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PEP-Easy Tip: To save PEP-Easy to the home screen

PEP-Web Tip of the Day

To start PEP-Easy without first opening your browser–just as you would start a mobile app, you can save a shortcut to your home screen.

First, in Chrome or Safari, depending on your platform, open PEP-Easy from pepeasy.pep-web.org. You want to be on the default start screen, so you have a clean workspace.

Then, depending on your mobile device…follow the instructions below:

On IOS:

  1. Tap on the share icon Action navigation bar and tab bar icon
  2. In the bottom list, tap on ‘Add to home screen’
  3. In the “Add to Home” confirmation “bubble”, tap “Add”

On Android:

  1. Tap on the Chrome menu (Vertical Ellipses)
  2. Select “Add to Home Screen” from the menu

 

For the complete list of tips, see PEP-Web Tips on the PEP-Web support page.

Yassa, M. (2019). Judy Gammelgaard: Efter Freud – Erindringsforstyrrelser og andre normale mærkværdigheder, After Freud – Memory Disturbances and Other Normal Remarkabilities (reviewer’s translation of title). Scand. Psychoanal. Rev., 42(1-2):114-117.

(2019). Scandinavian Psychoanalytic Review, 42(1-2):114-117

Judy Gammelgaard: Efter Freud – Erindringsforstyrrelser og andre normale mærkværdigheder, After Freud – Memory Disturbances and Other Normal Remarkabilities (reviewer’s translation of title)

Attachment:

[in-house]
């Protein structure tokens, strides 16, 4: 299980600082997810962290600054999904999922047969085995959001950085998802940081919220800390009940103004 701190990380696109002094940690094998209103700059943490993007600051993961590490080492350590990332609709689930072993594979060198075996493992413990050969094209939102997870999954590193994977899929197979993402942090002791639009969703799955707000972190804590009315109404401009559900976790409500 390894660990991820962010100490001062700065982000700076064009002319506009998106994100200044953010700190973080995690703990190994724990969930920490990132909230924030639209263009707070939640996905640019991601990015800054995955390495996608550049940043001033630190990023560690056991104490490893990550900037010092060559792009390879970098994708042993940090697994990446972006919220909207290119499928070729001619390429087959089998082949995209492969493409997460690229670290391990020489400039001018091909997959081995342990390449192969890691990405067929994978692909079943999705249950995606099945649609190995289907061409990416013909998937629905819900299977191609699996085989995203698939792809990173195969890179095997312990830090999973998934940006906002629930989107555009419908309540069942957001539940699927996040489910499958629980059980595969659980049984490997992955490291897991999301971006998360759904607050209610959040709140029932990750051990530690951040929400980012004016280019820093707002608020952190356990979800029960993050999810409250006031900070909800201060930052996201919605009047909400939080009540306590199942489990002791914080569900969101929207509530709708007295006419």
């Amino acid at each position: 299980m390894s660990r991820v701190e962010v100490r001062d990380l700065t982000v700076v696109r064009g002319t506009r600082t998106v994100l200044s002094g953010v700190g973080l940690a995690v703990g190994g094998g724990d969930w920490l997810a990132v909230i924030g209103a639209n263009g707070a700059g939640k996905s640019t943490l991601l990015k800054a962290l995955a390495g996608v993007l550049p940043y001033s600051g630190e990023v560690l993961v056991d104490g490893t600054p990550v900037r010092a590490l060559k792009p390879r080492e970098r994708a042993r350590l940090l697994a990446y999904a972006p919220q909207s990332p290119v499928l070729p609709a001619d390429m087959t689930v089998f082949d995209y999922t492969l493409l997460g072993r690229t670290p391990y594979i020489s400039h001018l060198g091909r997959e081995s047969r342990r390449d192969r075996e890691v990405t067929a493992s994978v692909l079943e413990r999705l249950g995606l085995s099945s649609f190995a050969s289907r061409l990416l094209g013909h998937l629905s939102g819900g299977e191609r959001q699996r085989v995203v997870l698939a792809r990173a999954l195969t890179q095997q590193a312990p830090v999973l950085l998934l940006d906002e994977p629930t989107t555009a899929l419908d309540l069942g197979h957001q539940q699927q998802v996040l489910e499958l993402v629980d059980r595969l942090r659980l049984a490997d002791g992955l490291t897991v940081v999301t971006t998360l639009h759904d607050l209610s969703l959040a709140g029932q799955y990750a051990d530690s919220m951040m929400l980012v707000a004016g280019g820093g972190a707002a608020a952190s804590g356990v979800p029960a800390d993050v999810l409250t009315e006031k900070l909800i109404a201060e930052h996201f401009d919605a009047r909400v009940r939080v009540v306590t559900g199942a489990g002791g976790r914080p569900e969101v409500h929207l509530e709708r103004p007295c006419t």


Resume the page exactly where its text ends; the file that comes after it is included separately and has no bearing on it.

Review by:
Maria Yassa

The reader of Freud is struck by the heterogeneity of his oeuvre – it is as if there were not one Freud, but several. Since the Freudian corpus is filled with caesuras, shifts of model and theoretical about-faces, early Freud is very different from late Freud. Besides chronological development, and the consequent heterogeneity of theory over time, a tension exists at any given point in Freud’s thinking, as he perpetually sways between a paradigm of the natural sciences on the one hand and a hermeneutic paradigm on the other, between the effort for exhaustive knowledge, and the stance that there will always remain something mysterious in psychoanalysis as a science – since its subject is the unconscious, which can never be the object of direct knowledge. Reading Freud literally, without consideration for the implications of these theoretical ambiguities, gives a rather flat and concrete picture of psychoanalysis, and it is in all probability readings of this kind that have led to the plethora of attacks on psychoanalysis that we have lately become all too accustomed to. One can imagine that what characterizes such readings is that they omit the complication in Freud. A reading that embraces and reckons with the complications and contradictions inherent in the Freudian models, on the other hand, is a reading that puts Freud to work – work that opens for wider, deeper understanding. Such a reading would be in accordance with the very emergence of Freud’s psychoanalytic theorizing, since it is the result of repeated reinterpretations and workings-through of his conceptual apparatus.

[This is a summary excerpt from the full text of the journal article. The full text of the document is available to journal subscribers on the publisher's website here.]

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